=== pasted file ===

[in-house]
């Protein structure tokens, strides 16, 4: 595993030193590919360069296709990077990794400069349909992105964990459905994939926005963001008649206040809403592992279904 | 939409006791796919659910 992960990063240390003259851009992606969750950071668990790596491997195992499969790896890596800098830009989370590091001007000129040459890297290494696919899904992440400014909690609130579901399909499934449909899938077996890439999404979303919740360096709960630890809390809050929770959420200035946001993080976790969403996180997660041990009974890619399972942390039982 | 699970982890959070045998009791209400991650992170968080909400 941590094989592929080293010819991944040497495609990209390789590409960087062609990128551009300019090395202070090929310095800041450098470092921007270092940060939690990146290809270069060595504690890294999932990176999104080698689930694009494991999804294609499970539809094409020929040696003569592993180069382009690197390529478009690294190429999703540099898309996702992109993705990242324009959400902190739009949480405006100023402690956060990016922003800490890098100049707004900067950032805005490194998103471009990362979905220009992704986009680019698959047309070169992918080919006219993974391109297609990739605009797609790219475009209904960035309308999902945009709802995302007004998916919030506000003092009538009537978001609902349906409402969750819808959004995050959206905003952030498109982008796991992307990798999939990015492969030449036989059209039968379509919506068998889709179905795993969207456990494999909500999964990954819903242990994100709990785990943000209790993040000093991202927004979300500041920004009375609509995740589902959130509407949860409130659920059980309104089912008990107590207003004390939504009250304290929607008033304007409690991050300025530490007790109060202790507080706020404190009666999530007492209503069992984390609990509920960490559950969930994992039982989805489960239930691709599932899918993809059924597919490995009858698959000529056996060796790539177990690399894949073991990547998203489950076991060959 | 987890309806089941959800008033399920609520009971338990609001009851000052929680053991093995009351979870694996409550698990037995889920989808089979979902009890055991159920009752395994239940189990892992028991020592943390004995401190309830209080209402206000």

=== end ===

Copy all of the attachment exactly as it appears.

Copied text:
[in-house]
């Protein structure tokens, strides 16, 4: 595993030193590919360069296709990077990794400069349909992105964990459905994939926005963001008649206040809403592992279904 | 939409006791796919659910 992960990063240390003259851009992606969750950071668990790596491997195992499969790896890596800098830009989370590091001007000129040459890297290494696919899904992440400014909690609130579901399909499934449909899938077996890439999404979303919740360096709960630890809390809050929770959420200035946001993080976790969403996180997660041990009974890619399972942390039982 | 699970982890959070045998009791209400991650992170968080909400 941590094989592929080293010819991944040497495609990209390789590409960087062609990128551009300019090395202070090929310095800041450098470092921007270092940060939690990146290809270069060595504690890294999932990176999104080698689930694009494991999804294609499970539809094409020929040696003569592993180069382009690197390529478009690294190429999703540099898309996702992109993705990242324009959400902190739009949480405006100023402690956060990016922003800490890098100049707004900067950032805005490194998103471009990362979905220009992704986009680019698959047309070169992918080919006219993974391109297609990739605009797609790219475009209904960035309308999902945009709802995302007004998916919030506000003092009538009537978001609902349906409402969750819808959004995050959206905003952030498109982008796991992307990798999939990015492969030449036989059209039968379509919506068998889709179905795993969207456990494999909500999964990954819903242990994100709990785990943000209790993040000093991202927004979300500041920004009375609509995740589902959130509407949860409130659920059980309104089912008990107590207003004390939504009250304290929607008033304007409690991050300025530490007790109060202790507080706020404190009666999530007492209503069992984390609990509920960490559950969930994992039982989805489960239930691709599932899918993809059924597919490995009858698959000529056996060796790539177990690399894949073991990547998203489950076991060959 | 987890309806089941959800008033399920609520009971338990609001009851000052929680053991093995009351979870694996409550698990037995889920989808089979979902009890055991159920009752395994239940189990892992028991020592943390004995401190309830209080209402206000």